Nine-year old Jeanette Rust disappeared west of Underwood, ND, on this day in 1942. It was a Sunday, and her family was picking up a load of firewood and then having a picnic. They were in the Missouri River bottomlands, and Jeanette and her five siblings went exploring in the woods.
At about 11:30, Jeanette’s father, Ernest, called the children to come back for lunch. All came back, except Jeanette. Ernest thought his little redheaded daughter was hiding – to play a trick on him. But, when she still failed to appear, the family began searching for her.
That evening, McLean County Sheriff, Charles Tauer, organized a search party. By Monday, some 300 people – about 100 of them on horseback – were combing through the underbrush. Jeanette was described as wearing a blue dress, a blue coat and brand new tan shoes with anklets. One report described her as “frail,” and many wondered how long she could survive without food.
On Monday night, searchers some 14 miles from where Jeanette disappeared heard distant cries of, “Daddy! Daddy!” But it led nowhere. A German shepherd was brought in from the Ft. Lincoln “enemy alien interment camp.” It made three five-mile circles, each time ending where it started – the place the child was last seen. Each time, the dog would lead into the woods and skirt the riverbanks – but no children’s footprints were found in the mud.
By Tuesday, radio appeals brought fresh recruits. A man on horseback said he spotted a girl emerge from some underbrush a distance of about four blocks away. By the time he closed the gap, however, she had vanished. He couldn’t say whether it was Jeanette or somebody else, but his sighting renewed hopes the little second-grader was still alive.
Some 400 people were now searching, spaced about 10 feet apart and moving methodically forward through the woods and brush for miles around. One found a candy bar wrapper – believed to be Jeanette’s – and nearby, searchers spotted an area where she had possibly slept.
Tuesday night, an unnamed woman from Mercer had a “vision” that Jeanette was 11 miles down river from where she vanished. The Bismarck Tribune reported, “She immediately hurried to Underwood and led a party of searchers, including the girl’s father...and state highway patrolmen, to the place where her ‘vision’ had told her the child would be...It was understood here the Mercer woman is a qualified visionist. She has had previous disclosures, which have proved prophetically accurate, some persons here declared. The investigation of the Mercer woman’s ‘visions’ is indicative of the way all possible clues...are being followed.”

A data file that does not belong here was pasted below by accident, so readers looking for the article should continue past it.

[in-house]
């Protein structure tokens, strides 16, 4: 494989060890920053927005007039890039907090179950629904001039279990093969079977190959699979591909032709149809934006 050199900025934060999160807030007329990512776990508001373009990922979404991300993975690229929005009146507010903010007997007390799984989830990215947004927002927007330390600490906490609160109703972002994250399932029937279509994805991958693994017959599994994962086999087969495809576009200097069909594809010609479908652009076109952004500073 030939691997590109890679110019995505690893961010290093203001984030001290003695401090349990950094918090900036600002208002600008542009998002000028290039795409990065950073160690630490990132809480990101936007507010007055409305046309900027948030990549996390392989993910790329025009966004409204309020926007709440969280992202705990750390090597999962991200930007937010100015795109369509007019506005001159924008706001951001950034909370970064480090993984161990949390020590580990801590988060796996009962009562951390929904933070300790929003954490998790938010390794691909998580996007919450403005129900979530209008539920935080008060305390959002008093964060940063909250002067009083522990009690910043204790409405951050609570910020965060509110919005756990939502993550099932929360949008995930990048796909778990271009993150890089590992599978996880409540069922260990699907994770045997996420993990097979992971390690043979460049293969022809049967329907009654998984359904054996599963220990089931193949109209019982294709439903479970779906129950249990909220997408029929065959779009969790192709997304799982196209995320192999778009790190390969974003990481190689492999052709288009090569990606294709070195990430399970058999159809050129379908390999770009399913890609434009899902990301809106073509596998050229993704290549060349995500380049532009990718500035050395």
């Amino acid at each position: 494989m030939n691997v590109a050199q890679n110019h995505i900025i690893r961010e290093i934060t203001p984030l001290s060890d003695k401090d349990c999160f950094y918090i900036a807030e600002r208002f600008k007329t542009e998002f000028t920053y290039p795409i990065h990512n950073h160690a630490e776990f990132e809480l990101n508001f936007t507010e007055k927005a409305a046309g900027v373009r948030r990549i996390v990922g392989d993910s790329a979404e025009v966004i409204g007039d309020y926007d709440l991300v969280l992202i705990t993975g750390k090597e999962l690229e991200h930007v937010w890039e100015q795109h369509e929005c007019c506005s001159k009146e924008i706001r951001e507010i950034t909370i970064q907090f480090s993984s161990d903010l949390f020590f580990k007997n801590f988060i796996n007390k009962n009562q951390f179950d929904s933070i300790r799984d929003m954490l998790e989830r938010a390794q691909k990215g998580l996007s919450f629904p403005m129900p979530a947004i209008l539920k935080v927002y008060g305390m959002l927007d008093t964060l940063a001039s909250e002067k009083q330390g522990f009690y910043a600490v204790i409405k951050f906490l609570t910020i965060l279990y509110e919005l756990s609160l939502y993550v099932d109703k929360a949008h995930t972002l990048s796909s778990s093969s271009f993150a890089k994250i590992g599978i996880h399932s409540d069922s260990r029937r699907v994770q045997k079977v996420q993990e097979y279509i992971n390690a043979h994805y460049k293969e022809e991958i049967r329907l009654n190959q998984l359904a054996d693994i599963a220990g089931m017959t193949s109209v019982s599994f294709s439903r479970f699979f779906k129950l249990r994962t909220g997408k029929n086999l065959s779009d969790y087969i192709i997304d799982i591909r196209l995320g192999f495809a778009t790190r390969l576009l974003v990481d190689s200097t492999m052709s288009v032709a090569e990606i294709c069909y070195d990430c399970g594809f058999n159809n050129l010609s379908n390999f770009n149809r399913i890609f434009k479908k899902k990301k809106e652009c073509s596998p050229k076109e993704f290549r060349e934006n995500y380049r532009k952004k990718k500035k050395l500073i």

Unfortunately, the vision didn’t pay off. Volunteers began to dwindle due to exhaustion, and on Wednesday, high school students from Washburn, Turtle Lake, Underwood and other towns were called in. By now, nearly everybody doubted Jeanette was still alive, because the weather had turned cold, with rain and snow chilling everybody to the bone.
The Tribune reported, “Ladies from nearby communities served hot coffee, sandwiches and such hot dishes as macaroni, chili con carne and hamburger to their men folk when they came in, worn and cold. Turtle Lake women served one meal Wednesday, Garrison women another.”
On Wednesday night, the hunt was called off. A record-breaking winter storm descended, with temperatures plummeting to 4 degrees in Parshall. With eight inches of fresh snow by Saturday, Sheriff Tauer once more called for horseback riders to search for Jeanette’s tracks. But, it was no use. On the 2-year anniversary of her disappearance, the Bismarck Tribune reported, “Riddle of Underwood Girl’s Disappearance Yet Unsolved.”
The Bismarck Tribune. 22 Sep 1942.
The Bismarck Tribune. 23 Sep 1942.
The Bismarck Tribune. 24 Sep 1942.
The McLean County Independent. 24 Sep 1942.
The Underwood News. 24 Sep 1942.
The Washburn Leader. 24 Sep 1942.
The Bismarck Tribune. 26 Sep 1942.
Valley City Times-Record. 22 Sept 1944.
The Bismarck Tribune. 23 Sep 1944.
Dakota Datebook written by Merry Helm